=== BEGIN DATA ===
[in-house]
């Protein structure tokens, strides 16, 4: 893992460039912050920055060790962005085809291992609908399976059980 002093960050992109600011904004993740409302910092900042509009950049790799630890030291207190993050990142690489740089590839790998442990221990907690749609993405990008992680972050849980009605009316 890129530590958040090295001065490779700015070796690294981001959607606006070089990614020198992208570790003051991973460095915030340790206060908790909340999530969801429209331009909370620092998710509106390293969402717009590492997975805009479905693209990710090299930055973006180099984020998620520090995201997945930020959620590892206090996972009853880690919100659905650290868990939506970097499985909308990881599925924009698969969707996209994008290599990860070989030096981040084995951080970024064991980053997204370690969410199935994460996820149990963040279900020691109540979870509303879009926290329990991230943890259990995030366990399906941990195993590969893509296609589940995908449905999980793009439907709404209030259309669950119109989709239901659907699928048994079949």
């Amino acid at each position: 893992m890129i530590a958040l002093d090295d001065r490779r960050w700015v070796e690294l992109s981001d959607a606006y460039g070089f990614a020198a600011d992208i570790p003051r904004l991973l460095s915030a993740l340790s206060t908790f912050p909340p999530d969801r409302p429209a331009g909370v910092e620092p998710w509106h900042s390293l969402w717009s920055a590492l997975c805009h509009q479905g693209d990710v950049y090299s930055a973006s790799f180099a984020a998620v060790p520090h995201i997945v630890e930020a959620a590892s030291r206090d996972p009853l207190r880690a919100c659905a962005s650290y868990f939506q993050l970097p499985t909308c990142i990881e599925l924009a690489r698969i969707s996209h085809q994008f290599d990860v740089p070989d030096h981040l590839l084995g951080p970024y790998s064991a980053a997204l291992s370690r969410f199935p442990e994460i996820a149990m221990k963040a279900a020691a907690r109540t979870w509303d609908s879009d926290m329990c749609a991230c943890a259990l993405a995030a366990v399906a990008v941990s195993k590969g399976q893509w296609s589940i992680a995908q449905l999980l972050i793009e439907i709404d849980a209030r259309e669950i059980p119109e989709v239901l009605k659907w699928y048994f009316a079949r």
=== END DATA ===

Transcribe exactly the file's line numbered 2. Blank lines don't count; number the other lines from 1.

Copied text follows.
């Protein structure tokens, strides 16, 4: 893992460039912050920055060790962005085809291992609908399976059980 002093960050992109600011904004993740409302910092900042509009950049790799630890030291207190993050990142690489740089590839790998442990221990907690749609993405990008992680972050849980009605009316 890129530590958040090295001065490779700015070796690294981001959607606006070089990614020198992208570790003051991973460095915030340790206060908790909340999530969801429209331009909370620092998710509106390293969402717009590492997975805009479905693209990710090299930055973006180099984020998620520090995201997945930020959620590892206090996972009853880690919100659905650290868990939506970097499985909308990881599925924009698969969707996209994008290599990860070989030096981040084995951080970024064991980053997204370690969410199935994460996820149990963040279900020691109540979870509303879009926290329990991230943890259990995030366990399906941990195993590969893509296609589940995908449905999980793009439907709404209030259309669950119109989709239901659907699928048994079949």